One book I read while I was at college was the 100 Great Speeches, an anthology of speeches made by statesmen from Cicero to Mark Antony to Winston Churchill to Mahatma Gandhi to Jawaharlal Nehru. Among them the two speeches that impacted me the most were by Churchill and Nehru.
In his soul-stirring speech that Great Britain would never surrender to the Nazis, Churchill said, “We shall go on to the end, we shall fight in France, we shall fight on the seas and oceans, we shall fight with growing confidence and growing strength in the air, we shall defend our Island, whatever the cost may be, we shall fight on the beaches, we shall fight on the landing grounds, we shall fight in the fields and in the streets, we shall fight in the hills”.
Even more impactful for me was Prime Minister Nehru’s speech made in the Central Hall of Parliament on the night of August 14, 1947. He began his speech that stirred a whole nation with these words, “Long years ago we made a tryst with destiny, and now the time comes when we shall redeem our pledge, not wholly or in full measure, but very substantially. At the stroke of the midnight hour, when the world sleeps, India will awake to life and freedom.”
Every writer knows how difficult it is to write the first sentence of his essay or short story or novel. In journalism it is called the “intro”. If a reporter is able to write her intro well, she knows she has accomplished half her job. Nehru was a great writer. So great that he could have been a full-time writer and the world would have benefited with several books like the Discovery of India and the Glimpses of World History.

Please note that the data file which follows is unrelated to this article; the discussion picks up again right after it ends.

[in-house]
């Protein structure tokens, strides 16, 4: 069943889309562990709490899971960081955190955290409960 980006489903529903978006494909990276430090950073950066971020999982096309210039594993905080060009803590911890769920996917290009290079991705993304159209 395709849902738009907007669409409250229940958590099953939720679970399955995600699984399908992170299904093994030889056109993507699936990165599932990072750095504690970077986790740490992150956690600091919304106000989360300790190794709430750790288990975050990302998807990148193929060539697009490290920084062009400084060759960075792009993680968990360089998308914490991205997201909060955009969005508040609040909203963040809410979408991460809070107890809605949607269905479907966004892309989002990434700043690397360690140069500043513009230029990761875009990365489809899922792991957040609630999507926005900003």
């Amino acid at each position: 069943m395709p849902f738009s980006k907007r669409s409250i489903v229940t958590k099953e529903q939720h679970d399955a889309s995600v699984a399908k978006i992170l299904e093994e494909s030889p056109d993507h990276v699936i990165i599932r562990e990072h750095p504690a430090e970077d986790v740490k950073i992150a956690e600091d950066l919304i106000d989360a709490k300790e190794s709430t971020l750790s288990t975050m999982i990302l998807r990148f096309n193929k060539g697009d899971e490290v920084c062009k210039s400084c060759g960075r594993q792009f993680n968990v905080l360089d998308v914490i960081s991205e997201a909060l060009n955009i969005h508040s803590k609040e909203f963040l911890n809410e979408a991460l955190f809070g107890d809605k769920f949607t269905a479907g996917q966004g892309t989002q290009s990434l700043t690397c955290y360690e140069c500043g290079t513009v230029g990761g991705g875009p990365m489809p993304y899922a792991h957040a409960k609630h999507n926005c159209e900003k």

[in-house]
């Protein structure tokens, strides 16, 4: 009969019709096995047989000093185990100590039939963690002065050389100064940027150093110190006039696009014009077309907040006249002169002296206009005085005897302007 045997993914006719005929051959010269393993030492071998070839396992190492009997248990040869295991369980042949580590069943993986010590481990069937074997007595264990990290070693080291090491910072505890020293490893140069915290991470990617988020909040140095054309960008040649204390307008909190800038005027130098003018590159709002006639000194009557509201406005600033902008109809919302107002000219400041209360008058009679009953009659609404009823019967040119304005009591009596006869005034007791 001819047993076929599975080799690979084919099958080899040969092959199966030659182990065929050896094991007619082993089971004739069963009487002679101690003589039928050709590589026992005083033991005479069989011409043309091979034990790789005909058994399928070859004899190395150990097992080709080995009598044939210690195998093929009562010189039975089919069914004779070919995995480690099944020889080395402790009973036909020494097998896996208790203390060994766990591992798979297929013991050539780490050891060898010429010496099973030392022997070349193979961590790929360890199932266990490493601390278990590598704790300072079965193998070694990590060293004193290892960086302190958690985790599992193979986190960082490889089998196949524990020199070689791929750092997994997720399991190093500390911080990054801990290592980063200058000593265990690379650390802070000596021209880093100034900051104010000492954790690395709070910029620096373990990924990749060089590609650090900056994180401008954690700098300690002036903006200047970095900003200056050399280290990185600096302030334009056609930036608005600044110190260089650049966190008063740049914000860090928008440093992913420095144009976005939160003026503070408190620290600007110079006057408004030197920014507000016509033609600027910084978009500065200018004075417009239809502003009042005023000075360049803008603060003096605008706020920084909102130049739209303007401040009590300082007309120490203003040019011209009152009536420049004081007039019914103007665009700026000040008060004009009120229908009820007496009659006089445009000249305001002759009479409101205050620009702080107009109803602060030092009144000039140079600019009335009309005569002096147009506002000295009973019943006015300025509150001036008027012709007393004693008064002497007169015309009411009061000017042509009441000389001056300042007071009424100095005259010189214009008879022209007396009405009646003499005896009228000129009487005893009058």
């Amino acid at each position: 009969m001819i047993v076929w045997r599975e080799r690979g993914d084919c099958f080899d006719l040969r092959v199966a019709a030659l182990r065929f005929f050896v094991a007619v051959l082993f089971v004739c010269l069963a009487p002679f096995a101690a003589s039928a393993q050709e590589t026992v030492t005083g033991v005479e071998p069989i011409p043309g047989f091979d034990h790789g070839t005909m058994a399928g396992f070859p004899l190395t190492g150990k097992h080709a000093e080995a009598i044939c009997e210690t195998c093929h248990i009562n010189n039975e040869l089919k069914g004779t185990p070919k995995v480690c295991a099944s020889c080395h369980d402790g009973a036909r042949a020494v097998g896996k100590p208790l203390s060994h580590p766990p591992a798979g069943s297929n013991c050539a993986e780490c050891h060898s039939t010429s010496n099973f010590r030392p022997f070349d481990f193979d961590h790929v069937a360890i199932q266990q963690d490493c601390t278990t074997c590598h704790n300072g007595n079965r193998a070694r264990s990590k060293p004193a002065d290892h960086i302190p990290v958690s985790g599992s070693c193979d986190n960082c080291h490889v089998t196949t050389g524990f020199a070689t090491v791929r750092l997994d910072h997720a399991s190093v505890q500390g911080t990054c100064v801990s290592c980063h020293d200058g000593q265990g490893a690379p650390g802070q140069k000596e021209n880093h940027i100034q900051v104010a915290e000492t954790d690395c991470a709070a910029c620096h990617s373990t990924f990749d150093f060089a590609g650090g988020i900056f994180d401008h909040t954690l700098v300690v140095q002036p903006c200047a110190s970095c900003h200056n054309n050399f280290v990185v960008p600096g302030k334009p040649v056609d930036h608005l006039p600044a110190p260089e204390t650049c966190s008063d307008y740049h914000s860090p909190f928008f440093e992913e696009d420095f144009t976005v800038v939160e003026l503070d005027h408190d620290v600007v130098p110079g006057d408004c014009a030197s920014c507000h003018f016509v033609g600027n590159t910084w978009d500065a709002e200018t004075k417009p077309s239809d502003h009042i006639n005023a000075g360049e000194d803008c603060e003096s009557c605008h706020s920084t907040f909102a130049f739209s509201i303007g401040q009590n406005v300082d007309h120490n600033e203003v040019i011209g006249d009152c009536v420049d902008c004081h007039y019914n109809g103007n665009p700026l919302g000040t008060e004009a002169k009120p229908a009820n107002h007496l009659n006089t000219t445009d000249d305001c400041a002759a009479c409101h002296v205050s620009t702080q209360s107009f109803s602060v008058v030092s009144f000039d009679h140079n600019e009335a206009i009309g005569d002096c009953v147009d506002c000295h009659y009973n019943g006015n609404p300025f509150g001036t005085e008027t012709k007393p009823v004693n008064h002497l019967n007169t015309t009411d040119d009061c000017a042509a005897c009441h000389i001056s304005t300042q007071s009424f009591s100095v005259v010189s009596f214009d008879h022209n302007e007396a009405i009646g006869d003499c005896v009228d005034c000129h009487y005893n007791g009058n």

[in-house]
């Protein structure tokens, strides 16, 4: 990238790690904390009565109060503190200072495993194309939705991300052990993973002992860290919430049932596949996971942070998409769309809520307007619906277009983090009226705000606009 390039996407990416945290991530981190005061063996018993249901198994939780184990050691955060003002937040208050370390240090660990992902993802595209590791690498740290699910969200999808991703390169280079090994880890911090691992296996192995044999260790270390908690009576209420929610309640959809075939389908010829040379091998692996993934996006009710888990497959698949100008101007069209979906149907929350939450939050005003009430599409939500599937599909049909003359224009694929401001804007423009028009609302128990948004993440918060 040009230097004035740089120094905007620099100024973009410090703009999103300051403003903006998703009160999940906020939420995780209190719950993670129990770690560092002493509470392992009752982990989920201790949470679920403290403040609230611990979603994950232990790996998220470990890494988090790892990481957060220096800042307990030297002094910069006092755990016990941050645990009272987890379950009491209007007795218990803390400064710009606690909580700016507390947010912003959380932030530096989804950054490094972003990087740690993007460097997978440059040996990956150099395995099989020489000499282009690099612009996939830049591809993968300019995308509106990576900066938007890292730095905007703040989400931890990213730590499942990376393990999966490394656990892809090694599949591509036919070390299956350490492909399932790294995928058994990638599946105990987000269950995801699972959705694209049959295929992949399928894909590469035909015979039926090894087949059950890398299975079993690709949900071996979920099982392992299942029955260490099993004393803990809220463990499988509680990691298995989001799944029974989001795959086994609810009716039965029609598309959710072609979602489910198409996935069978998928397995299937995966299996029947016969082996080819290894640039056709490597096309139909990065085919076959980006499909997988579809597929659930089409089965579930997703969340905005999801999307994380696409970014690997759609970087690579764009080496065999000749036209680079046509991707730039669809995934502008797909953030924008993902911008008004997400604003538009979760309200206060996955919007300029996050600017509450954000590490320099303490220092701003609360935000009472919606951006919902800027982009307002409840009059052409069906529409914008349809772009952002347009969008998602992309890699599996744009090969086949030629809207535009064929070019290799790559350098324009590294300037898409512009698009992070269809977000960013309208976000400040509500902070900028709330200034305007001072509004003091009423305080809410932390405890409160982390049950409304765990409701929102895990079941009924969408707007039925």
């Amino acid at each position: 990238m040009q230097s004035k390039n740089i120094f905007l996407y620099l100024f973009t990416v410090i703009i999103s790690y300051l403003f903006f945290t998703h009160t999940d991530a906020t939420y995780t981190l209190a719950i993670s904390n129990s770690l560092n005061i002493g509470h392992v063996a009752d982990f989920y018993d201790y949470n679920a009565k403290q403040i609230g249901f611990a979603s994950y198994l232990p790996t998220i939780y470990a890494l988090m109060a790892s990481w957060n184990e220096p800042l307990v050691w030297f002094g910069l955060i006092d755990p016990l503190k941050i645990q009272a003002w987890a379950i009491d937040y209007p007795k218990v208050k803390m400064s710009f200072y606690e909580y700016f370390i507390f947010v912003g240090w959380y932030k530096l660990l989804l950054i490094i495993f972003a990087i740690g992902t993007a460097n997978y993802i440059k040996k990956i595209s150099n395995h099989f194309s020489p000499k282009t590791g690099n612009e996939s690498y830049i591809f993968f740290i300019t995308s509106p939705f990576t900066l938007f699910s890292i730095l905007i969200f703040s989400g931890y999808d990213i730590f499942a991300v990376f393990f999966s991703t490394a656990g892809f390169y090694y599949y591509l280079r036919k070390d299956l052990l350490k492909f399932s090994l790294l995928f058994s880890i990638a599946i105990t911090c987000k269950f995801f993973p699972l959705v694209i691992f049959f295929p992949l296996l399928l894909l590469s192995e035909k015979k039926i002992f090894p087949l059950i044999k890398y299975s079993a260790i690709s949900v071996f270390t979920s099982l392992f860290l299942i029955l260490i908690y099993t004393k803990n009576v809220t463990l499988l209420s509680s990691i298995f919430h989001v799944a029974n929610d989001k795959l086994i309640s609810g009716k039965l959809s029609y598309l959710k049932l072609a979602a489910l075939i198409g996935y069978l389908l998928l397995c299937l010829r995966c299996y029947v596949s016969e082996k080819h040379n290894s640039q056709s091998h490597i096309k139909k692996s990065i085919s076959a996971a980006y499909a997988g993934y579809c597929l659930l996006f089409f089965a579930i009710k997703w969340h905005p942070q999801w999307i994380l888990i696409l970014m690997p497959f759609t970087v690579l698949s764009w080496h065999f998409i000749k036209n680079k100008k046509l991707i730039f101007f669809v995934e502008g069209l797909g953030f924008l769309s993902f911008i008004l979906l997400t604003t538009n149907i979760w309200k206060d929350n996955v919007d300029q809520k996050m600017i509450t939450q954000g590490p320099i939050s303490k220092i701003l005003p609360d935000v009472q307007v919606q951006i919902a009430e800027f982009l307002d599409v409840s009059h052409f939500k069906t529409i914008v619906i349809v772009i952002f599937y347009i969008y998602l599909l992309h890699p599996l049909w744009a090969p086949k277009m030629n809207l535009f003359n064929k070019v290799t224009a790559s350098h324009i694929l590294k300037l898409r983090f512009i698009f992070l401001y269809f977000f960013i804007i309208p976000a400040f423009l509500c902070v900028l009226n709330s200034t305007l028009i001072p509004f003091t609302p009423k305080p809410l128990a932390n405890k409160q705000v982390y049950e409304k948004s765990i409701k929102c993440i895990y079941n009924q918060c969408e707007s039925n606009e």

Yet, I am sure that like any other writer, he too would have struggled to write the intro of his speech that the whole country was waiting for to know that India was no longer in serfdom. It had become the master of its own destiny. Nehru was a much-travelled man but he made an error in his speech. Let me quote him again, “At the stroke of the midnight hour, when the world sleeps, India will awake to life and freedom”.
At 12 am when he rose to make the speech, people in Washington DC were enjoying an afternoon siesta and people in England were laying the table for dinner. At Kozhencherry St. Thomas College, my alma mater, we had a professor whose Ph.D was on the errors Nehru made in his books and speeches. I remember the function in which the professor was felicitated, among others, by Juhanon Mar Thomas Metropolitan.
I tried in vain to get a copy of his thesis, which is in the custody of his family, most of whom are settled in the US. The current establishment in India which hates everything Nehruvian would have gladly promoted the book to show the first Prime Minister in a poor light.
What occasioned these thoughts was another spectacle the same Central Hall witnessed on Friday night. Such midnight sessions were held only thrice in the past - on the Independence Day and on the Silver and Golden Jubilees of Independence.
I do not know why Prime Minister Narendra Modi and Finance Minister Arun Jaitley thought it necessary to call all the chief ministers, former chief ministers, former prime ministers and MPs for the midnight madness to usher in the Goods and Services Tax, known as the GST, which Modi calls “Good and Simple Tax”. It may appear curious that as workers were laying a new carpet and installing a new and more powerful public address system in the Central Hall of Parliament, I got a call from a Swiss person who was on a visit to New Delhi.
He wanted to meet me as I had sent a letter to his organization to seek support for an ophthalmic project that I wanted to launch. One of my colleagues and I met him and his companion over Malleswaram 24th Cross dosa and a mini vegetarian thali at Carnatic Cafe at Greater Kailash. By the way, Lord Shiva stays at ordinary Kailash while the rich in Delhi stay at Greater Kailash. Also, the Carnatic Cafe has nothing to do with Carnatic music and I do not even know whether the dosa I like originated at Malleswaram 24th Cross.